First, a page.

Once the embryo is located, its quality is scored. The grades are from 1-5; one being excellent and 5 being a non-viable embryo. The grades are based on the morphologic appearance and apparent health of the embryo. Grade 1-2 embryos provide the best chance for a viable pregnancy. Once the embryo is recovered and scored, it can be transferred into a recipient mare immediately, or within 24 hours if it's being shipped to another facility. This whole process is called the recovery stage of embryo transfer.
At this step there are a few options to consider before beginning the process. Depending upon your veterinarian's facilities, the embryo can be implanted immediately into a recipient mare on site, or the embryo can be shipped to a commercial facility that houses potential recipient mares. The embryo will be shipped overnight to the facility and within 24 hours (or hopefully less) be implanted into the recipient mare.
The recipients are housed and monitored for pregnancy, then are usually leased or purchased for the year. After a recipient has been confirmed in foal, she is housed at that facility until she is 90 days in foal, then she can be released to your farm. Discussion with your veterinarian will determine which is most appropriate for you and your breeding program.
In the past, the transfer was performed most commonly by surgically implanting the embryo into the recipient mare's uterus via flank incision. It was thought that there was less chance of contaminating the uterus with surgery. In some studies, there was a higher success rate of pregnancies in surgically implanted mares.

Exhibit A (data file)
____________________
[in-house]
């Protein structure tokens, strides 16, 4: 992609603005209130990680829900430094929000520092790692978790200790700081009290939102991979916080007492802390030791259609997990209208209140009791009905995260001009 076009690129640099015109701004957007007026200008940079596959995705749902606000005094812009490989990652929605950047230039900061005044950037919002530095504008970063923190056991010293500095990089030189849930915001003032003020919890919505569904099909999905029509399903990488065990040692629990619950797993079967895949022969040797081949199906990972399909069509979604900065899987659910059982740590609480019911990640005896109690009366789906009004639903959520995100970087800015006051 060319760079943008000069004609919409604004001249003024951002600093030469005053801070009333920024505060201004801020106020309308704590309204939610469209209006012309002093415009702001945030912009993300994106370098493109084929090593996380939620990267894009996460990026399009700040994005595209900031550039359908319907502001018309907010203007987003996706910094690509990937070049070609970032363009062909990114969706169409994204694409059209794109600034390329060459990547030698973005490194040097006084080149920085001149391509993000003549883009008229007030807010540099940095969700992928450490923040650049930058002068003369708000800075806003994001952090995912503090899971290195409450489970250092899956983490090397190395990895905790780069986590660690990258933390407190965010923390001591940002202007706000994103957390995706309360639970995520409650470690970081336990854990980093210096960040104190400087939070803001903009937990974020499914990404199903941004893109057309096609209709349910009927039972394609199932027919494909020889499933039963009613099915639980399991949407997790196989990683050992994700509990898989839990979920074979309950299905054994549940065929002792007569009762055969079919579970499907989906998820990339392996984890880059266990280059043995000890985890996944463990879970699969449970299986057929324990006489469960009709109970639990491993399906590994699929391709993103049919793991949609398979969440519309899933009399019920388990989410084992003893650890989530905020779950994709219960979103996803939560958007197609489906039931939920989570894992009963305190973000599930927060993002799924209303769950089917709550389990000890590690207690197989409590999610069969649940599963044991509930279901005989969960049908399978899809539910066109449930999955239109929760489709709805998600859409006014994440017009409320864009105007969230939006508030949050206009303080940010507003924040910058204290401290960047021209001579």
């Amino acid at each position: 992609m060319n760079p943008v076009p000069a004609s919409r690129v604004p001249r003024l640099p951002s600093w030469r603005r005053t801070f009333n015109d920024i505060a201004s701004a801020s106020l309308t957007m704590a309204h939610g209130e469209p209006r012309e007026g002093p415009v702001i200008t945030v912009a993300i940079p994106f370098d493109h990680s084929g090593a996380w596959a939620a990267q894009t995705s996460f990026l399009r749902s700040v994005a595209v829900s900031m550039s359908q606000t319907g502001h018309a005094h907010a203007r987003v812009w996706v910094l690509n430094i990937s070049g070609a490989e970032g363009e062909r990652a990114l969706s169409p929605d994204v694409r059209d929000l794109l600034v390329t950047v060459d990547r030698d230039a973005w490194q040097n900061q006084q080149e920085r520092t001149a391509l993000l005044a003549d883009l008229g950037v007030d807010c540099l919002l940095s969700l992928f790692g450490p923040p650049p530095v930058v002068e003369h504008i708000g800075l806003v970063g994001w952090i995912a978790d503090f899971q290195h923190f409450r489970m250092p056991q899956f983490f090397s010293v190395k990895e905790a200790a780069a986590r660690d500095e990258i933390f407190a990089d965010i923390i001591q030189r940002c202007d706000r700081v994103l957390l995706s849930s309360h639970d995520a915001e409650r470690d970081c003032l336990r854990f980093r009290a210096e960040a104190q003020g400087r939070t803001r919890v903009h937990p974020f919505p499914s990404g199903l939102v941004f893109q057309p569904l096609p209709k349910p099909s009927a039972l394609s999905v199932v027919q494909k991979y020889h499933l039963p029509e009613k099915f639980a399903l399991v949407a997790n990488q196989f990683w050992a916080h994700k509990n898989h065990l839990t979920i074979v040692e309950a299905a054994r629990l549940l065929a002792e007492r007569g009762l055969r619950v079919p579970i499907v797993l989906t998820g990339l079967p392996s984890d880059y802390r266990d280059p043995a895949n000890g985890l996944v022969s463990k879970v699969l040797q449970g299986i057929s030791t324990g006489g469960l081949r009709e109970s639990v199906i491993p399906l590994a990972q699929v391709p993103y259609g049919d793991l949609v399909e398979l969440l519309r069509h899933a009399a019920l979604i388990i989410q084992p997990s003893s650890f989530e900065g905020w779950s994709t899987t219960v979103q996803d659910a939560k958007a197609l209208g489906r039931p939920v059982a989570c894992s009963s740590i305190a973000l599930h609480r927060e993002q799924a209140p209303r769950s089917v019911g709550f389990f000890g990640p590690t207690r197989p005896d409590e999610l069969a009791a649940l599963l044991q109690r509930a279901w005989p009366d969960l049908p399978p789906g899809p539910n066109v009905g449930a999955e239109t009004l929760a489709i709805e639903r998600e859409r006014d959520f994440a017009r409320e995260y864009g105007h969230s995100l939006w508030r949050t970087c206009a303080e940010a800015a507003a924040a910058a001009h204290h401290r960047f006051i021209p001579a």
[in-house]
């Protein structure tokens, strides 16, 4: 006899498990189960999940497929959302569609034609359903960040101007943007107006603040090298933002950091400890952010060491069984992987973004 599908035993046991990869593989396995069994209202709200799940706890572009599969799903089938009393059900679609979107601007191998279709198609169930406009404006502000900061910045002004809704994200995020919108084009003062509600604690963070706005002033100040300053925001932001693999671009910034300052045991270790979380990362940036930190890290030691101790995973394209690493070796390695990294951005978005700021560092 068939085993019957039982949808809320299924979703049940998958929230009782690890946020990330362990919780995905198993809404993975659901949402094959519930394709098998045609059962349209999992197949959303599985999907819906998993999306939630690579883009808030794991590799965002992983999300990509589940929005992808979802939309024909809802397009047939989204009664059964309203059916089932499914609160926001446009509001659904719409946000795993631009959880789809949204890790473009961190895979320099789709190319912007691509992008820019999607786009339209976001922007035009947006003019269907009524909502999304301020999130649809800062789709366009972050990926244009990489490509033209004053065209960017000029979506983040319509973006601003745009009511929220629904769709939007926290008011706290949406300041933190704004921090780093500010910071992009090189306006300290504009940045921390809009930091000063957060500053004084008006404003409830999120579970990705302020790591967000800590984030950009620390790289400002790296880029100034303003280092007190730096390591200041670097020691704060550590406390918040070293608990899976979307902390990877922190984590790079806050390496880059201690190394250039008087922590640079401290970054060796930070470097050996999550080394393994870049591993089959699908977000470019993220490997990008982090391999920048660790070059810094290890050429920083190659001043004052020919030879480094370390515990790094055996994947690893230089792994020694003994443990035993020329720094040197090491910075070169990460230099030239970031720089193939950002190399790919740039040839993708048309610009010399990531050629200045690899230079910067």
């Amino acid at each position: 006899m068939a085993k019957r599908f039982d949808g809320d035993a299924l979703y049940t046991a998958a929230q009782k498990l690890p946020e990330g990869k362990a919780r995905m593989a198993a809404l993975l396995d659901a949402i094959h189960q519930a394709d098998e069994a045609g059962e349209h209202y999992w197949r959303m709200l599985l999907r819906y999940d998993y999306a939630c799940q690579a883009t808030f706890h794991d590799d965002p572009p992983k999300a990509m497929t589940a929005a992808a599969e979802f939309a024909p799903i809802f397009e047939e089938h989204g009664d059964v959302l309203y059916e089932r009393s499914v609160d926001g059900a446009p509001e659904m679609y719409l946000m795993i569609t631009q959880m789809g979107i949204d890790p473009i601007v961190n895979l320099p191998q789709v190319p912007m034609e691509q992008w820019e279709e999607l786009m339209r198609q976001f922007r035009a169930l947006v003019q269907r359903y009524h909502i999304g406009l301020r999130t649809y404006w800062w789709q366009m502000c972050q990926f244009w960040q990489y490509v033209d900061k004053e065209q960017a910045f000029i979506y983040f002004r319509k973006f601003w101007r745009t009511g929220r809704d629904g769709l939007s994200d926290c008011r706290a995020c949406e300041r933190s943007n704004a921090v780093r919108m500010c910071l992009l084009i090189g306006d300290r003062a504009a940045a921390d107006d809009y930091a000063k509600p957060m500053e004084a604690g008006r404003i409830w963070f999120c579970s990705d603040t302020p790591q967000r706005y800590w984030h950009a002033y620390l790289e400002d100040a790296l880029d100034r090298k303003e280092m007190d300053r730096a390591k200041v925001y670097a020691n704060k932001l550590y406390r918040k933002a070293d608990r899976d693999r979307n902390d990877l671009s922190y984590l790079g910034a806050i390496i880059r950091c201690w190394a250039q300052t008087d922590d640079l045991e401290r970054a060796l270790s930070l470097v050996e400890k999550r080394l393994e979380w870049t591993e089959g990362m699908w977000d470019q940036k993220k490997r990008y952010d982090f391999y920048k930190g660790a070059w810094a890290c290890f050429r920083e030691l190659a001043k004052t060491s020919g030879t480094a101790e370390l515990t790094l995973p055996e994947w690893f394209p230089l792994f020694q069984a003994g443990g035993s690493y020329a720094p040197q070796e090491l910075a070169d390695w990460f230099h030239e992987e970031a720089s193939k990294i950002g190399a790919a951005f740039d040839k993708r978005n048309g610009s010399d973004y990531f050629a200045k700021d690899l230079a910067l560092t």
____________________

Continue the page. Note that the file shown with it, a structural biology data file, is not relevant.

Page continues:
Today, however, the transfer is usually carried out vaginally. Research has shown the success rates of surgically implanted vs. vaginally implanted embyos to be very similar, and the less-invasive approach is not only simpler, but less time-consuming, less expensive, and obviously less invasive.
The transfer is carried out by placing the embryo in a "transfer gun." The mare's perineum is cleaned thoroughly and her tail pulled out of the way. The transfer gun is then gently advanced through the vagina and the cervix and into the uterus, where the embryo is deposited.
Following this, the recipient mare is checked for pregnancy within five to six days and she is monitored frequently.
In young, healthy donor mares, the embryo recovery rate per cycle is about 60%, and the successful establishment of a pregnancy in a recipient mare is also about 60% when a grade 1-2 embryo is transferred, according to Chris Schweizer, DVM, Dipl. ACT. "Success rate for both embryo recovery and successful pregnancy decrease as the donor mare's innate fertility decreases and embryo quality declines," she says.
The cost of embryo transfer often depends upon the facility and veterinarians involved. However, universally it is not cheap. Furthermore, the cost can be related to how lucky you are with the transfer. Schweizer recommends being ready to attempt three cycles with your mare.
"Sometimes everything works great and you get a viable embryo with one cycle, other times, after three cycles, you have not achieved a viable pregnancy," Schweizer says. "These are often the older, infertile mares that someone wants just one more foal from, and this is often the worst candidate for an embryo transfer."